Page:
Canada in the Second World War


Western Approaches Tactical Policy, April 1943

Canadian War Museum Archives, 19700068-008



Date:      27th April 1943



The enclosed memorandum showing the Tactical Policy in the Western Approaches Command, is forwarded for information and guidance.

[signed Max Horton]



1. The object as laid down in A.C.I’s is as follows:

“The safe and timely arrival of the convoy at its destination is the primary object of the escort.

Evasion attains the primary object and should therefore be the first course of action considered. Although attempted evasion may attain the primary object, the need for reducing the time spent in dangerous waters and the desirability of reaching, an area of air cover must be considered when planning evasive measures.”


2. The object as laid down has been the subject of a good deal of criticism principally on the grounds that it is not offensive enough. It has also been suggested that Support Groups should be given a different object, namely the destruction of U-Boats. Briefly the arguments of the defensive and offensive schools of thought run as follows:

Defensive If trade can be maintained by the continued passage of convoys in comparative safety, the war can be won by other means. Furthermore, the continued failure of U-Boats to achieve any great measure of success will sap their morale and weaken their determination.
Offensive Failure to destroy the U-boats will enable their numbers to increase to such an extent that we shall eventually be overwhelmed by sheer weight of numbers. The morale of the crews will remain at a high level unless a reasonable number of casualties are inflicted, and as a result their offensive spirit will be sustained at a high pitch.


3. The submarine is an exceedingly difficult type of vessel to locate. It is not therefore possible to search out and attack him in a large area without very considerable forces and a very large expenditure of effort. Ho must therefore be dealt with in those areas where he is bound to concentrate in fairly large numbers, e.g.: his bases, vicinity of convoys, areas of approach to his bases, areas in which it is known by intelligence that he is likely to be present in a reasonable degree of concentration.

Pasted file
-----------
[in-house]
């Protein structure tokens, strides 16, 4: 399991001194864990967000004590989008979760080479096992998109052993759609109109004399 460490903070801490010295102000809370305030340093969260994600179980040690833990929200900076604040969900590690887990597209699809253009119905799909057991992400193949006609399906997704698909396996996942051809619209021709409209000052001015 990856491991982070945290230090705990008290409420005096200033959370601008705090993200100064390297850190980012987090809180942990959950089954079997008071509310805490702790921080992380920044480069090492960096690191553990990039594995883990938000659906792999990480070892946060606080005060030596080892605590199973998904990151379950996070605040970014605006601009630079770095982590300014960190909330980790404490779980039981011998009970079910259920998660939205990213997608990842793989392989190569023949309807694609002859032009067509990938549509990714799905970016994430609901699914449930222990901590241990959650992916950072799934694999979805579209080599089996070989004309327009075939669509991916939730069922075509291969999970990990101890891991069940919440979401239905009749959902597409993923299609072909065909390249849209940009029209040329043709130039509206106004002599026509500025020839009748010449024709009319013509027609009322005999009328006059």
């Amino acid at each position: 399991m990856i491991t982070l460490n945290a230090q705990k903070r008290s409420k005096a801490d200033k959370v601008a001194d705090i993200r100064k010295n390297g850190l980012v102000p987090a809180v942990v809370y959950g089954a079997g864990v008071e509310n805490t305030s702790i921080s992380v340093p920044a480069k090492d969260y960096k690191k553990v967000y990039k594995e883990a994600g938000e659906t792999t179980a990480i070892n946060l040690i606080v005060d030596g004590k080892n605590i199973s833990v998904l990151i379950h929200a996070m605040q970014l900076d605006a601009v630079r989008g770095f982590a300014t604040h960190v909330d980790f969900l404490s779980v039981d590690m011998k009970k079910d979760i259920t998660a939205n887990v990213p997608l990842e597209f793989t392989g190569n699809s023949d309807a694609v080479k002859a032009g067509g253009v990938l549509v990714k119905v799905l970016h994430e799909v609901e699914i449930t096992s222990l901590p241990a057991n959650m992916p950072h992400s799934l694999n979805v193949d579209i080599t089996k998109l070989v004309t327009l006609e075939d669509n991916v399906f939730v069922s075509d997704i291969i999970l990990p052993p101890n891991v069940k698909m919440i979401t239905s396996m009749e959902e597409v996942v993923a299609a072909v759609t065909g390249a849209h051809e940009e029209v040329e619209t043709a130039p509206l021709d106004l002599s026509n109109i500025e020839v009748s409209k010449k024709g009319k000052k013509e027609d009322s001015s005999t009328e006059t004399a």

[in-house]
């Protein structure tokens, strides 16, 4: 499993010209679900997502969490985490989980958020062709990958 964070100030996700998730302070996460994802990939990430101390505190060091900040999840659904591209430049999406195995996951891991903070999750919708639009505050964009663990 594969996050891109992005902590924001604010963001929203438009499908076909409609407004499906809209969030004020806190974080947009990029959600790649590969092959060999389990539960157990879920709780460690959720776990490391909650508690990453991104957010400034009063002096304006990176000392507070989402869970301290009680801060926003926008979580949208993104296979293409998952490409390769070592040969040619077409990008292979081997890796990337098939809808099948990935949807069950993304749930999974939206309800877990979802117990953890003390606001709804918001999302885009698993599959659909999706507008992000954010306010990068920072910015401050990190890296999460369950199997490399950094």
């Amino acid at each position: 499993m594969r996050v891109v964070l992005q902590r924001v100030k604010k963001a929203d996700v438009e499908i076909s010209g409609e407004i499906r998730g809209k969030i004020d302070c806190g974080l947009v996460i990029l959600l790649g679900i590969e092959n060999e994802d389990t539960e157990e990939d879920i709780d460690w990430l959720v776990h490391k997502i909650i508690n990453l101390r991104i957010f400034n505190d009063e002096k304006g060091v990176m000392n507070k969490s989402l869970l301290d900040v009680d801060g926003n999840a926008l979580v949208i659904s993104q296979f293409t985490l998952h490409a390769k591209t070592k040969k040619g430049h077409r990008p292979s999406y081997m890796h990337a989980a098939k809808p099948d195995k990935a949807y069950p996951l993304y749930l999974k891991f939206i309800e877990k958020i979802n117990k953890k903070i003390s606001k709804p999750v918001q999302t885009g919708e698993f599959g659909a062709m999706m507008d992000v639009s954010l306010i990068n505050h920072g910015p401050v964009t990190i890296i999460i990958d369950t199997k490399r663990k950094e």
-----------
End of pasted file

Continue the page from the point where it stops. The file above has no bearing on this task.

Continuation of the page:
4. The morale of the Merchant Service is showing signs of strain and it is therefore undesirable to adopt a policy which accepts the sinking of Merchant Ships as a means of indicating the presence of a U-boat and thus rendering him open to attack.

5. The U-boat is particularly vulnerable to air attack, against which at the moment he has no satisfactory counter measure. His policy for dealing with air attack is at present unformed and he prefers to avoid contact with aircraft altogether if he can.

6. The policy of forcing the enemy to dive, which was held to be the correct one in the past, is no longer always sound. U-boats are frequently more effectively dealt with when on the surface, and provided the escort vessel has adequate speed it is probably preferable to keep the enemy on the surface as long as possible. Asdics is no longer the only weapon against the submarine.

7. The enemy’s policy for attacking convoys is continually changing, largely due to the measures we have taken to deal with his particular methods and due to the introduction of new equipment. It is essential that we should change our tactics in order to meet new forms of attack. About a year ago the enemy was concentrating his effort principally upon surface attack at night, and at first he achieved considerable success with this method. The use of snowflakes and R.D.F. has gradually forced him away from this policy, but it is a fairly safe assumption that he still prefers this method of attack if he can carry it out with a reasonable chance of success. This is one of the reasons why it has been considered undesirable to abolish the use of snowflakes altogether. The night dispositions laid down in A.C.I’s were largely designed to provide an R.D.F. screen round the convoy to prevent this surface approach by the enemy, and operation Raspberry was designed to produce an effective search for the attacker after he had done his work.

It is of interest to note, however, that practically every submarine destroyed during the past year was detected and dealt with prior to attack and there were very few occasions on which a successful kill was effected after attack had taken place. This is probably due to the fact that prior to attack the submarine is committed to a certain course of action for the achievement of his purpose, whereas after attack he can concentrate all his efforts on escape.

8. During recent months there is definite evidence that enemy policy has undergone a change. The following facts are evident in this connection:

(1) All U-boats in contact with the convoy made strenuous endeavours to get ahead of the convoy. The object of this appears to be to enable them to attack submerged if surface attack is deemed to be unlikely to succeed, or if they are forced to submerge by the action of our air or surface forces.
(2) Advantage is taken of the disturbance caused by the first attack to allow successive U-boats to approach the convoy undetected. Thus, even if the first attack is made submerged, or by surfacing inside the screen, the succeeding attackers may attempt penetration on the surface.
(3) Submerged attack or submerged approach is much more frequently attempted than heretofore.
(4) U-boats detected approaching the convoy at night and driven off by the escorts frequently make no further effort to attack during the remainder of the night. This may be due to lack of determination or to the fact that they have lost too much bearing on the convoy.